• With the RBA already responding to global conditions with 2 rate cuts, growth in the bottom half of this range would still be acceptable.
  • AUD should feel pressured, but the weaker reading may be price in at this point. The AUD is going to continue to be dominated by general risk sentiment. Also, the expectations of monetary stimulus from the RBA should counter slightly softer GDP data.
  • This is a pretty wide range and the upper end (0.9%-1.0%) could still give the AUD a boost.

Weaker Than Expected - GDP 0.6% or Lower (35%):

  • A reading at 0.6% or below would likely be considered even worse than expected mid-week and shows that Australia's economy grew at half the pace of the 2nd quarter (when there was a bounce-effect from natural disasters in the 1Q).
  • Because changes to interest rates act with a lag, the RBA may be late the ballgame, though it has taken as pro-active steps as it could - though with an eye on Europe not its domestic economy.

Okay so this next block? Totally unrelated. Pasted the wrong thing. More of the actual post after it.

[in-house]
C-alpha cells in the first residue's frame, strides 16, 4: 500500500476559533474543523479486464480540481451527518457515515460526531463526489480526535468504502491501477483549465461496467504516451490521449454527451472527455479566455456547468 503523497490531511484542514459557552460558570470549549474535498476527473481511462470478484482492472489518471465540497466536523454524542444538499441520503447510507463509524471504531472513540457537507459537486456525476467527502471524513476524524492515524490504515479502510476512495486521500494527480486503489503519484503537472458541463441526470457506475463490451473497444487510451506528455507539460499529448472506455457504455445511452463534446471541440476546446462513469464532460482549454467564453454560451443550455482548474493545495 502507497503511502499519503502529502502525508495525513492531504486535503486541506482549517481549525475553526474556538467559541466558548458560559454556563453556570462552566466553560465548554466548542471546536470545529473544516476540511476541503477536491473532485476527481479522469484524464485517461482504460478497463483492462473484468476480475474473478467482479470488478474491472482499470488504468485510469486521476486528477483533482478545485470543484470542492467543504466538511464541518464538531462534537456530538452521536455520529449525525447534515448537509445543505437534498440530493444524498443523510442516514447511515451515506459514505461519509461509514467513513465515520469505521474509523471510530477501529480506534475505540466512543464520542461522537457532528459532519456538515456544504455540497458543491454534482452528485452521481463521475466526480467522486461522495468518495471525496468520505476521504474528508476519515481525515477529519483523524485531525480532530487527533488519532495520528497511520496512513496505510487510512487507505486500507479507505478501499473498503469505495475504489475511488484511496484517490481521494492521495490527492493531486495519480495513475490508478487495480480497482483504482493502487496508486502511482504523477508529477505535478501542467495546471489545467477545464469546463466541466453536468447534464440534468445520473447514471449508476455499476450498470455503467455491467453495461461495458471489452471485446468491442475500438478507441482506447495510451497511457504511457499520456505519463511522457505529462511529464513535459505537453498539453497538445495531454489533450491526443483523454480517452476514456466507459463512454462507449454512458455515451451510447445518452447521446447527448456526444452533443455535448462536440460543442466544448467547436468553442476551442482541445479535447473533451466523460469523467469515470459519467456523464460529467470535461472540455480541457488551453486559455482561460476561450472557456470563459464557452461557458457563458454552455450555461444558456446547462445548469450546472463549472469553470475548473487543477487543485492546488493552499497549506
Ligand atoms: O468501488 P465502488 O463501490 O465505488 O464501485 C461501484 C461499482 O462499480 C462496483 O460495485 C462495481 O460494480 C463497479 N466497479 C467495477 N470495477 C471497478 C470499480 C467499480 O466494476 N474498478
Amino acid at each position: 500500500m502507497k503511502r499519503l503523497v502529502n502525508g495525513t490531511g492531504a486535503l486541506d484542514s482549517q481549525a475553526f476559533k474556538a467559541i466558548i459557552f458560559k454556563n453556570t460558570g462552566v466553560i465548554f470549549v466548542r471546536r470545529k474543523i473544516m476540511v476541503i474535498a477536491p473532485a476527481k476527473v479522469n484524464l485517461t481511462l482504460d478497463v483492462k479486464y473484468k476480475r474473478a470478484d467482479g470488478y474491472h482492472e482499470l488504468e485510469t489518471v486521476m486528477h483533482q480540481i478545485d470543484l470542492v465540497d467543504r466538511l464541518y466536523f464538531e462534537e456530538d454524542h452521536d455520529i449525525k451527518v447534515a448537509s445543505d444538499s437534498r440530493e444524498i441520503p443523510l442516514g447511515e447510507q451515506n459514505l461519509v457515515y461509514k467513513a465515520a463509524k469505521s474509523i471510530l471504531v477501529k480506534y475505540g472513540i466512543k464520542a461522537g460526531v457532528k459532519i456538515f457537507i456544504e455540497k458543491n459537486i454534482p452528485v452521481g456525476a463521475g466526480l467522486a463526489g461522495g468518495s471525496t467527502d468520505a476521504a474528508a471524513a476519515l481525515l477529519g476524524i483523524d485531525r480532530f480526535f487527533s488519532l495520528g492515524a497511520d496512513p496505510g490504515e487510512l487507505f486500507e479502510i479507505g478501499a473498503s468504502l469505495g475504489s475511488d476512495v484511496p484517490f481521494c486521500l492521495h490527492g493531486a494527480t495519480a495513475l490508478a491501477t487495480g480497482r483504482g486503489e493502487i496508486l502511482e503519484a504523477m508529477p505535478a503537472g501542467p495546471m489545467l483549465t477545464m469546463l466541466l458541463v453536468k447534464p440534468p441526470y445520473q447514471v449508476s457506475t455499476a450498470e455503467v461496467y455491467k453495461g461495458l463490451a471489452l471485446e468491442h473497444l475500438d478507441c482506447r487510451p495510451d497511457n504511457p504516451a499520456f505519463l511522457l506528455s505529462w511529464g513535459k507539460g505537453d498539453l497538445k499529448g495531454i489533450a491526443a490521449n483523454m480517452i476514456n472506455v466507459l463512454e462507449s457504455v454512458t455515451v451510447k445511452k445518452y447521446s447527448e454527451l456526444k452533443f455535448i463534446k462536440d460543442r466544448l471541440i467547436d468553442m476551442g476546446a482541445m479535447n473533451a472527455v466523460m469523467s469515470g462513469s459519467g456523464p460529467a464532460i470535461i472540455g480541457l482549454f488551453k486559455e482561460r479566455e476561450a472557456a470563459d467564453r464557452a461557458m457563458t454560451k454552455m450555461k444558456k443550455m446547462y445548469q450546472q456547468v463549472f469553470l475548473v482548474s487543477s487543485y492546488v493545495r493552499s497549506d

• With China slowing, the terms of trade for Australia may not be as favorable, but it will still power the overall economy in the next few years. China's demand for Australia's iron ore and coal have been pivotal for Australia's success and so that is more important in the medium term than even Europe's woes.
  • Such a reading should weigh  on the AUD and combined with a narrowing of the AUD's interest rate advantage as a result of the RBA rate cut could set the AUD for a spell of weakness against key crosses (AUD/CAD, AUD/NZD come to mind in an environment of risk appetite, and AUD/USD and AUD/JPY in an environment of risk aversion).
  • The employment change data mid-week would gain more significance to the AUD's direction.

Nick Nasad is the Chief Market Analyst at FXTimes - provider of Forex News, AnalysisEducationVideosCharts, and other trading resources.